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COVID-19: How has it affected the game we love?

March of 2020 is the month you would have to revisit to feel a sense of normality in the footballing industry. Fans were in attendance. Players were able to celebrate their goals and clubs were in business.

Fans of Liverpool FC (Google)

However, times have changed and football is a completely different spectacle nowadays.

Whilst many leagues were able to resume the 19/20 season, the English third and fourth division were not, with the majority of the clubs voting in favour of the league table being decided by PPG. (Points per game) This meant that the season was curtailed prematurely with clubs being awarded/punished for their average points return per game throughout the season. On a personal note, I didn’t agree with the way the EFL handled the situation but that is a story for another day.

One of the main changes that has been made for clubs playing their football in League One and Two has been the introduction of salary caps in an attempt to make clubs more sustainable for the future. In my eyes, it’s done everything but that. Here’s why. League One clubs have now been capped at spending £2.5m per year on their playing squad. For many clubs this is a big issue. The likes of Portsmouth, Ipswich, Sunderland and many more have wage bills that are significantly larger than the salary cap allows. Of course the EFL has made some allowances for this. Any contracts that were signed before the introduction of the cap, contribute as being an average League One wage. Let’s take Sunderland as an example. Aiden Mcgeady will be earning in excess of £15,000 per week, which is higher than the average League One player. As Mcgeady’s contract was signed before the cap was introduced, only a small % of his wage counted towards the total for Sunderland, approximately £1,700. Last season, Sunderland’s wage bill exceeded £40m per season however the club remained sustainable due to its income.

Sunderland AFC’s Aiden McGeady (Google)

Has it made clubs more sustainable? In my honest opinion, no. It has unfairly levelled the playing field. Clubs like those mentioned earlier are now limited to the same budget as Accrington Stanley, Swindon Town and other clubs lower in the division. From season tickets alone, Sunderland generated £23M more than Accrington last season. Whilst also earning significantly more income through club streams and merchandise sales. For me, a club’s sustainability has to be relevant to their income. The introduction of the salary cap should have followed this idea. Allowing clubs to allocate a specific % of their own income would make clubs more sustainable whilst not giving anyone an advantage or disadvantage. 

Many clubs run the risk of losing key players if they fail to earn promotion this season as any new contract offer would likely see the player receive a significant decrease on their wage. Is this what sustainability is about?

The other big change in modern football since the COVID crisis concerns the fans. Not only has this affected every club in England, it has affected every club in the country. Ever since the government announced that football would be able to resume, they also warned that football fans would not be able to attend their clubs fixtures much to the frustration of millions of football fans. Schools had since reopened. Pubs had since reopened. An ‘Eat Out To Help Out’ scheme was introduced to encourage families and groups to meet in doors, aiming to save the hospitality business. However football did not receive any treatment of a similar nature. It was ignored and ultimately left to suffer.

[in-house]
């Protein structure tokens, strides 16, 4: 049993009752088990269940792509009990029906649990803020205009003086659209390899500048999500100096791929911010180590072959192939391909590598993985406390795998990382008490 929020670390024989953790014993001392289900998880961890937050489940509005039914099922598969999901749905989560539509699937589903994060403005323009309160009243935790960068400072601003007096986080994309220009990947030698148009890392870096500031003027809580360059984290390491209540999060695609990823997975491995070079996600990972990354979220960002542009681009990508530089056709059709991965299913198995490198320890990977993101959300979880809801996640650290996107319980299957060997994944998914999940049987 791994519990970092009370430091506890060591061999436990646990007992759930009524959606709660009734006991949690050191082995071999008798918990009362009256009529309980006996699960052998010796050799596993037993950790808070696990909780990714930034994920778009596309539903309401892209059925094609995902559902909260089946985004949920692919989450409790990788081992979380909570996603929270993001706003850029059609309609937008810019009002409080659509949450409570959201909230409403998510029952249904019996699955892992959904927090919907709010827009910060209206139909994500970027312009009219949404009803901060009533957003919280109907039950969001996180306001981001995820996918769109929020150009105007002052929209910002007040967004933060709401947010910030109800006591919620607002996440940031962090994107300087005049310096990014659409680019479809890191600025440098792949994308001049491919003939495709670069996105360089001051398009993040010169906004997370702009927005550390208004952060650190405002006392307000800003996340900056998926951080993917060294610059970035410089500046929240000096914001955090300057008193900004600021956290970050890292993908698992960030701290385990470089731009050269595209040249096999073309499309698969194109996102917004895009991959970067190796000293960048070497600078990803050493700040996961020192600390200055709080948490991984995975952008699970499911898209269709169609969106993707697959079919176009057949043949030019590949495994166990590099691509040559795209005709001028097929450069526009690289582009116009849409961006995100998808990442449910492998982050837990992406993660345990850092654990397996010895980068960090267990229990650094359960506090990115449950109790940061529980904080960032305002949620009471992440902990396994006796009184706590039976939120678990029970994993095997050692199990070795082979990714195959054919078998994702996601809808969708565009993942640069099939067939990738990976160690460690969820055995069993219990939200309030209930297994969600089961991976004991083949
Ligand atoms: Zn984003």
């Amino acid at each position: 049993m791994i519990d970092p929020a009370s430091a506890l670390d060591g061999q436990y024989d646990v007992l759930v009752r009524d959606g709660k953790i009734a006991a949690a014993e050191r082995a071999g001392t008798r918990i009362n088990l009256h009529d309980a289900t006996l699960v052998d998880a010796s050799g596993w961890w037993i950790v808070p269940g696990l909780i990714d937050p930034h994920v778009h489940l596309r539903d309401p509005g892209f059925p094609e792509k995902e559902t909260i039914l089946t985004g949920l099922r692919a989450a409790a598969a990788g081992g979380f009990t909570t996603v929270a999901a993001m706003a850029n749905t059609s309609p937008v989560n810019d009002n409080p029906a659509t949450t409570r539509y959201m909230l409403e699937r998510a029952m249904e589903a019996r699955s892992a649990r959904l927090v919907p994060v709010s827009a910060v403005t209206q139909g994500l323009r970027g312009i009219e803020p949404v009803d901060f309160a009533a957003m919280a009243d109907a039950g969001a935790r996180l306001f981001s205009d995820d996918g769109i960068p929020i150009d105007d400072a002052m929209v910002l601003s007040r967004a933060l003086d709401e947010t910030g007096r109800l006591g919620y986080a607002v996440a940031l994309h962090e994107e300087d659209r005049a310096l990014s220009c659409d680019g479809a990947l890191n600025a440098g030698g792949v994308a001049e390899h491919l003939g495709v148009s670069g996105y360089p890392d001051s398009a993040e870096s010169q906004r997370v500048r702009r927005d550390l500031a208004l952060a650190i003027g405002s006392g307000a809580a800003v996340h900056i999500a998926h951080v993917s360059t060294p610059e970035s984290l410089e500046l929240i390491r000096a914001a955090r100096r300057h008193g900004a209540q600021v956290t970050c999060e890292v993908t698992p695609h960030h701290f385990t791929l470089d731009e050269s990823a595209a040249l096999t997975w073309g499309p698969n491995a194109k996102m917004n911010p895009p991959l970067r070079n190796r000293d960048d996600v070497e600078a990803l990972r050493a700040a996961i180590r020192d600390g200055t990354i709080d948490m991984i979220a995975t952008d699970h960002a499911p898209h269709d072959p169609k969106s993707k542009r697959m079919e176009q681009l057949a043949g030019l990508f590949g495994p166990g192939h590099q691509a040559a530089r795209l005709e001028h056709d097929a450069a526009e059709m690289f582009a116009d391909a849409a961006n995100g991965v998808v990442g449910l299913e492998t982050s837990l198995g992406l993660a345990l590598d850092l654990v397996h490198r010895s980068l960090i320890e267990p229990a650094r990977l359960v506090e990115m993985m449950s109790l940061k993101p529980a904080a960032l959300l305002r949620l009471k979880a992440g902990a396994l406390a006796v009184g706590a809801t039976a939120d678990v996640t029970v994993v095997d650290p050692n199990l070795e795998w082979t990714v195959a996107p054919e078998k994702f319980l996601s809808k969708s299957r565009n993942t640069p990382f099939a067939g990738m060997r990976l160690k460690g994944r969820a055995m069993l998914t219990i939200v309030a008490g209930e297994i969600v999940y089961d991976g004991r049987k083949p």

ST Mary’s (Google)

Pilot events were held in different grounds across the UK with Brighton hosting Chelsea in a pre-season friendly alongside numerous others, and all went well. Boris Johnson did announce a phased return of fans starting from October however due to a rise in COVID cases across the UK, this was put on hold and led to many protests and petitions against the government. Clubs have had over 6 months to ensure their respective grounds are safe for fans to return to whilst maintaining social distance. Some clubs have even funded for improvements to be made to their grounds to ensure guidelines were followed. So, surely having 5000 football fans in a 50,000 seater, open air stadium would be safe? Absolutely. However in the eyes of the government, this isn’t the case.

Brighton vs Chelsea, pilot event (Google)

Over the past week, Boris Johnson has actively encouraged people to attend indoor activities and entertainment such as theatres and cinemas in a bid to save the entertainment franchise however he has offered no support at all to the footballing world. A petition was recently set up calling for the government to revisit their stance on the return of football fans and after only a few days, the petition gained over 190,000 signatures. To give this context, at 100,000 signatures the reasoning for the petition must be debated in parliament. 

The petition to allow the return of fans into football stadiums can be found at https://petition.parliament.uk/petitions/552036

As of yet no debate date has been set, however news should not be far away. I expect fans to be allowed into stadiums very soon in some capacity. However, it could be a very long time before stadiums are back to full capacity.

What are your thoughts on the situation the footballing world currently finds itself in? Let us know!

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